"The effects of some of these variables are fairly obvious," Somerville said. For example, in some steps it is necessary to wash solvent from a solid using water. Increasing the amount of water in the wash may reduce impurity levels but may also increase the amount of product that is lost to the wash water. Optimizing the washing step requires balancing purity against yield and is complicated by the fact that this step interacts with all the others in determining the yield and purity of the finished product."
A large number of runs would have been required to capture interactions between all of the factors. To reduce the time and cost of the research, Somerville decided to run a screening experiment first to determine which of these variables had a significant impact on the yield and other objectives. She used Design-Expert® software from Stat-Ease, Inc., Minneapolis, Minnesota, to configure a highly-fractionated two-level factorial screening experiment that evaluated 8 variables at a time for their main effects - called a "resolution IV" design in the jargon of DOE.
The template provided by the program is unique - a design invented by statisticians at Stat-Ease that requires the minimum runs needed for screening at this level of resolution. Depending on the number of factors, the 'min-run res IV' option provides substantial savings in experimental resources. For example, 10 factors can be screened in only 20 runs by a min-run res IV versus 32 for a standard fraction at this resolution.
"We selected Design-Expert software because it is considerably easier to use than other DOE programs," Somerville said. "I can simply enter in factors, and then select the experiment design that fits my needs. The software immediately provides feedback on the design, giving me the number of runs required and the effects resolution. This makes it easy to quickly evaluate the pros and cons of different designs." Dr. Somerville was trained in DOE in Stat-Ease's Experiment Design Made Easy workshop.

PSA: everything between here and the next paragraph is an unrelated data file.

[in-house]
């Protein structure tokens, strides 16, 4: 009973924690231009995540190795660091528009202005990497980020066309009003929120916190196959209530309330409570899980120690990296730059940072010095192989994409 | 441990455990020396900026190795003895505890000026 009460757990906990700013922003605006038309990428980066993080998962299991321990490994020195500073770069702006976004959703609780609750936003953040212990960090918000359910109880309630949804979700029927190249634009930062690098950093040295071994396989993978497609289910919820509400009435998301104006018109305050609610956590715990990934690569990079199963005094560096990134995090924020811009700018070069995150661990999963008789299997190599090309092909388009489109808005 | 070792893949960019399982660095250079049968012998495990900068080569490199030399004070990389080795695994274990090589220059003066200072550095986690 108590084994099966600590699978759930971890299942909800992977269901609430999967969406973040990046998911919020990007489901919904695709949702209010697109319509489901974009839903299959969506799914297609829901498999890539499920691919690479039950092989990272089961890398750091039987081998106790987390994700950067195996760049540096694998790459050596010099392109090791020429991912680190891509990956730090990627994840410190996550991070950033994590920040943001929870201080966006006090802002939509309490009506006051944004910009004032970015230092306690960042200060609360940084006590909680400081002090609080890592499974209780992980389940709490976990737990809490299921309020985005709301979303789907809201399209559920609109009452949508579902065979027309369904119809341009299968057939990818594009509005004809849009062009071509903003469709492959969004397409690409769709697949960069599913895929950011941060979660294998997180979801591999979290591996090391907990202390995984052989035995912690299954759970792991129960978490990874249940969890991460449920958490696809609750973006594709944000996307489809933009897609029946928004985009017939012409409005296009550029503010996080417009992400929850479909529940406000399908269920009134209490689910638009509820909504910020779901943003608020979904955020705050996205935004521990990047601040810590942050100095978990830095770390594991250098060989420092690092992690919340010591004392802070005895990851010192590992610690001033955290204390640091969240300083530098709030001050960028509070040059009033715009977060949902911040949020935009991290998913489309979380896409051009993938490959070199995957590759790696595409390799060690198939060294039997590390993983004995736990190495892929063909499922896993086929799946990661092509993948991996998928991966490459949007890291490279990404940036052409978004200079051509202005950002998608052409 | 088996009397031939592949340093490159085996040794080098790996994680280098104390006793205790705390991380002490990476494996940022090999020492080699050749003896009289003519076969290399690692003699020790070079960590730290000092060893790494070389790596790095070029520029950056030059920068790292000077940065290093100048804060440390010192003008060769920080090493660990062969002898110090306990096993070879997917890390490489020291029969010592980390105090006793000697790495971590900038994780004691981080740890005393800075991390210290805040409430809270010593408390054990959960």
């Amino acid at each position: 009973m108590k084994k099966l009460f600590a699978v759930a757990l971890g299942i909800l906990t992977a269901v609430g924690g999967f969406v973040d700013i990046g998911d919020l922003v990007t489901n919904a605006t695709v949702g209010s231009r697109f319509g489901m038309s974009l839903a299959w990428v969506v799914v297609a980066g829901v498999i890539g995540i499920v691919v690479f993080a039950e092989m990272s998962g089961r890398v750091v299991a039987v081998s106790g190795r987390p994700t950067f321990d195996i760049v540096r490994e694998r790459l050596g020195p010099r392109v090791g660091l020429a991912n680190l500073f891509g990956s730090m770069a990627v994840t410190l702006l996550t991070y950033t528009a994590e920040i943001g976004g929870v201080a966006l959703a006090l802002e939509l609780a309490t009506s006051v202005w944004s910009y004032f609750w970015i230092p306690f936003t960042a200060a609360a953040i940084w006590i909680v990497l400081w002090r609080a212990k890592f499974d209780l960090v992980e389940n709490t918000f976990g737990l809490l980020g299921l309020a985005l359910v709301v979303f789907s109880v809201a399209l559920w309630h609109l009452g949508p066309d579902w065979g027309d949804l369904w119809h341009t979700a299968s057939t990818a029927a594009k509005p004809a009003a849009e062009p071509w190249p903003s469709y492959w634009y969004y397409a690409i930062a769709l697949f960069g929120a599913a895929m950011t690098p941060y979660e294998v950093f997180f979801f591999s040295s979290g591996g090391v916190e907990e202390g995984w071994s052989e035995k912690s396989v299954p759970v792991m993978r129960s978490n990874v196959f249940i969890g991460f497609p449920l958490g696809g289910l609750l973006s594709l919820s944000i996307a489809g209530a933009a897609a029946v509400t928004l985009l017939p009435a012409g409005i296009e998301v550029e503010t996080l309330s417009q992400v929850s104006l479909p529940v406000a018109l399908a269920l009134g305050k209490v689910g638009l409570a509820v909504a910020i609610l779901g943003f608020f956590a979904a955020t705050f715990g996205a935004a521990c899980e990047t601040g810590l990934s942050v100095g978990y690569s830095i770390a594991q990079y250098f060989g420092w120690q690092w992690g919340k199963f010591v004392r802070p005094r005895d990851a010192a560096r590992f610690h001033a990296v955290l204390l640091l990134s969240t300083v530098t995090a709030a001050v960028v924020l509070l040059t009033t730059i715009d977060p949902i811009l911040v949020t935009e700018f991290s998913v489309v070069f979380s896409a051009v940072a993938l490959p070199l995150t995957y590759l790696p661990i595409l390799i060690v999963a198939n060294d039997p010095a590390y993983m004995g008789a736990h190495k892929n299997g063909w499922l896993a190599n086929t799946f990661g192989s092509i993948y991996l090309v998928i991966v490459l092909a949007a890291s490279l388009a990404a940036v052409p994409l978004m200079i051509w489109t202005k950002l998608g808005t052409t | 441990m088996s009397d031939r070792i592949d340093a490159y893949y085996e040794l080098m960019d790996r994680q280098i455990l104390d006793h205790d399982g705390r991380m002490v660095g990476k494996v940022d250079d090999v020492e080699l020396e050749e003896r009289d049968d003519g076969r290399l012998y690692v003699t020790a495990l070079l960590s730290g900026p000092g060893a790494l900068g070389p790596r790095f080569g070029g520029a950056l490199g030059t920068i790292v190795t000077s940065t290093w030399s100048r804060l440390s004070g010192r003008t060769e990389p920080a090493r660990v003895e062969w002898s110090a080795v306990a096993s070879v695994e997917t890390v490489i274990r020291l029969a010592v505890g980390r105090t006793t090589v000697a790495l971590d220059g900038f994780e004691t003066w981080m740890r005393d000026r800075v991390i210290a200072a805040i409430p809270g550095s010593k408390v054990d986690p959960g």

Optimizing the process
MannKind scientists completed the screening experiment by running two combinations of the 8 factors per day according to a 'recipe' sheet laid out in random order by the software. The scientists measured yield, purity, isomer ratio, and impurity levels for the output of each batch and entered the results of each run into Design-Expert software. The software then showed the statistical significance of each factor. The experiment identified three variables as being responsible for the vast majority of the variation in the results.
For the second experiment-to optimize the process, Somerville then used Design-Expert software's response surface methods (RSM) to configure a Box-Behnken design that models the curvature of a non-linear response. The Box-Behnken design requires only three levels of each factor and only a fraction of all combinations. It puts points at the center and midpoint of each side. Somerville selected the Box-Behnken design because it requires relatively small numbers of runs to generate optimum parameters for problems with large numbers of factors.
A total of 17 runs were needed to generate the response surface for the three critical factors. The RSM model provided optimal values for each of the variables. When Somerville used the numerical optimization tool in Design-Expert software to dial in these optimal values, the program predicted that yield would increase by 10%. One last experiment was conducted to confirm that, using the optimal values generated by the model, the yield was increased nearly exactly as predicted. The company is now running production of the scaled-up process and is achieving the same results. "Design of experiments enabled us to optimize our process in a fraction of the time that would have been required using conventional methods," Somerville concluded.
For more information, contact:
--Stat-Ease, Inc.; 2021 E. Hennepin Avenue, Ste. 480, Minneapolis, MN 55413-2726. Ph: 612-378-9449, Fax: 612-746-2069, E-mail: firstname.lastname@example.org, Web site: http://www.statease.com
--MannKind Corporation, One Casper Street, Danbury, CT 06810. Ph: (203) 798-8000, Fax: (203) 798-7740